Cleveland Orchestra with Robin Ticciati
and pianist Simon Trpčeski (October 25)
Sometimes a performance will be loaded with passionate intensity at the expense of discipline and precision. Sometimes precision will win out over depth of feeling. Thursday night's audience at Severance Hall got the special gift of both qualities in equal measure as visiting British conductor Robin Ticciati, Macedonian pianist Simon Trpčeski and The Cleveland Orchestra sculpted robust — and refined — performances of Rachmaninoff's Piano Concerto No. 2 and Sibelius's Symphony No. 2 that will live long in the collective memory. In my row, and surely throughout the hall, people turned to each other after each of those pieces and simply said, “Wow!”
Not that a five-minute prelude to the splendor that followed was really necessary, but Anatoli Liadov's Enchanted Lake settled the audience in with a magically serene tone painting of a lake whose surface was ruffled only toward the end by the quiet birdcalls of a pair of flutes. The work began just on the edge of silence in the low strings, drifted through a haze of beautiful, soft orchestral colors, and floated away at the end as though everything had merely been a mirage.
Simon Trpčeski presaged the excitement to come by playing Rachmaninoff's opening bass notes and chords with a perfectly managed crescendo full of drama waiting to be slowly released. Playing brilliantly with a dark, muscular tone which he could instantly lighten up for glittering passage work, Trpčeski always managed to project through the orchestra even though Ticciati encouraged his colleagues to play out luxuriantly. As the first movement progressed, pianist, conductor and orchestra created long elegantly shaped phrases, passionate surges and expressive pullbacks, and a feeling of spacious grandeur. The wonderful horn solo by Michael Mayhew was warmed with just enough vibrato to sound Russian, and the final chords were so controlled that for the first time in a long while, the extra, penultimate note in the piano came through clearly.
The unhurried slow movement featured gorgeous solos by flutist Marisela Seger and Daniel McKelway and more elegant orchestral ebb and flow. Trpčeski and Ticciati respected Rachmaninoff's meaningful silences by pointing up their structural importance. The pianist's ultimate phrase was exquisitely wrought and he turned his left hand palm up as if to cherish the final notes.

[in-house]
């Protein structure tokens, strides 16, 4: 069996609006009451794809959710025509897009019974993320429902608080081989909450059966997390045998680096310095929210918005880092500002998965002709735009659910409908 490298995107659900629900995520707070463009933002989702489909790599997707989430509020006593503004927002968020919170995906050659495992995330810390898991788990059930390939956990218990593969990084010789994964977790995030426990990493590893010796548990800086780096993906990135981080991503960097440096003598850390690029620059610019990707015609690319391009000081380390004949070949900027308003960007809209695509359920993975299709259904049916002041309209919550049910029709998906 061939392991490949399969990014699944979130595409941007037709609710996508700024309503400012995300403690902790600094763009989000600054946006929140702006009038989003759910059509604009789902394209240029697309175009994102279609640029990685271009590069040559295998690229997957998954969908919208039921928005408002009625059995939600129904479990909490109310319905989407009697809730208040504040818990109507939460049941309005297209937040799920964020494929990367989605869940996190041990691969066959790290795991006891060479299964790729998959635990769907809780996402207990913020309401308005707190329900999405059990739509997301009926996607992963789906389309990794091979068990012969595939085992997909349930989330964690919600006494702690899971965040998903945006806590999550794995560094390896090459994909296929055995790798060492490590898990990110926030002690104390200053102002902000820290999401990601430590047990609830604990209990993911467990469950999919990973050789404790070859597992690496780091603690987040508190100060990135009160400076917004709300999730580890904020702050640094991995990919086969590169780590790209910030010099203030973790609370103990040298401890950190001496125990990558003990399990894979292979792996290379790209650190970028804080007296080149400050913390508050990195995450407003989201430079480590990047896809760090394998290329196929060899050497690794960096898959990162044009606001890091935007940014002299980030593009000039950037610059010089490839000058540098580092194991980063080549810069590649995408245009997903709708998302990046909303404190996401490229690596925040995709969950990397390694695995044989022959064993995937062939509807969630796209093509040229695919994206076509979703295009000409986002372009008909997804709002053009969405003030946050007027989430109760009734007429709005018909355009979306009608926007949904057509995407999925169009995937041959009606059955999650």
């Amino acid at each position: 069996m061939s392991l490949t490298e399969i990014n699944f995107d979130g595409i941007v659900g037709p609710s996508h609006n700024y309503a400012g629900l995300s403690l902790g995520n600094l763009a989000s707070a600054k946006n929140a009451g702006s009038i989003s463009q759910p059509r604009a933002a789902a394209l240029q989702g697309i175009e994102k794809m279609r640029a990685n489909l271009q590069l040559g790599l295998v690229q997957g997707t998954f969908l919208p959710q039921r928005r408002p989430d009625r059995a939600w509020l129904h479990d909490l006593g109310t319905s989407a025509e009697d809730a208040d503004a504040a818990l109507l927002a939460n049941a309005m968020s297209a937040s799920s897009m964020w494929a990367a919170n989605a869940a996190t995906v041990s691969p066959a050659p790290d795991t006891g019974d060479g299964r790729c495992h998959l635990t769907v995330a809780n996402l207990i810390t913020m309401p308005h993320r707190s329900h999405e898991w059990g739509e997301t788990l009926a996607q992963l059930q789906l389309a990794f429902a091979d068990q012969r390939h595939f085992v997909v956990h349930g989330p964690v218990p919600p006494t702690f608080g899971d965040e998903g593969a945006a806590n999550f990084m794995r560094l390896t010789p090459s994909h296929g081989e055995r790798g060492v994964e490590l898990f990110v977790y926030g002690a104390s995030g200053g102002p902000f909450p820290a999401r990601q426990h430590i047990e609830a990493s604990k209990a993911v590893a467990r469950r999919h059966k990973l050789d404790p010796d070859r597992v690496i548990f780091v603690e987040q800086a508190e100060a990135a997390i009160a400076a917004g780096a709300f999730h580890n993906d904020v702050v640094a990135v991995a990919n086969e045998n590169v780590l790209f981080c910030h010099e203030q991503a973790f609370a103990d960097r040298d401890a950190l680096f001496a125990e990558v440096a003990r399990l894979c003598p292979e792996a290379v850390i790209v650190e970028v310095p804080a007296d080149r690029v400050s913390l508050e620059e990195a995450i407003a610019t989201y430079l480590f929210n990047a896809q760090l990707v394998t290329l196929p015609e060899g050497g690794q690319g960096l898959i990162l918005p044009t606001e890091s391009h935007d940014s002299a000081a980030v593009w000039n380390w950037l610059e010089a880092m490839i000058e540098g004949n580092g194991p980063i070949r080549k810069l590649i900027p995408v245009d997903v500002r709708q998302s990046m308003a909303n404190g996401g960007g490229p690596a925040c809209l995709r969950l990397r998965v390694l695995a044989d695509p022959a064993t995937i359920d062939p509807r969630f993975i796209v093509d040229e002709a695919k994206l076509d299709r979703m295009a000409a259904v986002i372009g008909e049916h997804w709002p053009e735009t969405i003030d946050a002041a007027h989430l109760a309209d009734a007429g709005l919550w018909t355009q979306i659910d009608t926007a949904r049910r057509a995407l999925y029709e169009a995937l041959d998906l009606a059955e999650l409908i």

The finale began deliberately, then heated up quickly before settling into a mood of meticulous spaciousness. Trpčeski dashed off crystalline runs while keeping close eye contact with the orchestra and partnering with Ticciati to create clean, instantaneous transitions. The audience rose to its feet at the end, whooping and cheering. Before playing an encore, Simon Trpčeski gave a charming little speech about how much he felt at home in Severance Hall, and dedicated a wistful Chopin waltz (a minor, opus posthumous) to The Cleveland Orchestra.
Robin Ticciati will become music director of the Glyndebourne Festival Opera in 2014. If he had already shown his vocal sensibilities by creating long, singing lines in the Rachmaninoff concerto, he brought his strong dramatic proclivities to his interpretation of Sibelius's second symphony. Often played with a restrained leanness meant to sound Scandinavian, the work was cast in an entirely new light in Ticciati's hands: full of healthy, robust tone and color, neither Russian or German but somewhere ineluctably inbetween.
He began the symphony by shaping beautiful, full-bodied, surging phrases elegantly tapering off at the ends, punctuated by a cheerful oboe solo and chords from the noble-sounding horn section. The pizzicatos that began the second movement emerged almost out of silence, rose through every dynamic level and returned to near inaudibility. Strong, colorful wind solos (including the bassoon section) dotted the landscape and made other impressive contributions throughout the symphony. Ticciati is comfortable with rests, and again underlined their structural importance by keeping an internal beat going when the music was silent. The third movement scherzo was commodious, its middle section oboe solo slow and grand, and Ticciati brought the opening material back with a sudden dynamic upbeat as if from a coiled spring. That led without pause to an expansive and heroic finale whose episodes Ticciati shaped into a compelling narrative with smooth and natural-sounding transitions.
Two highly impressive young guest artists who engaged in a special chemical reaction with The Cleveland Orchestra made Thursday a memorable evening at Severance Hall.
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Published on ClevelandClassical.com October 27, 2012
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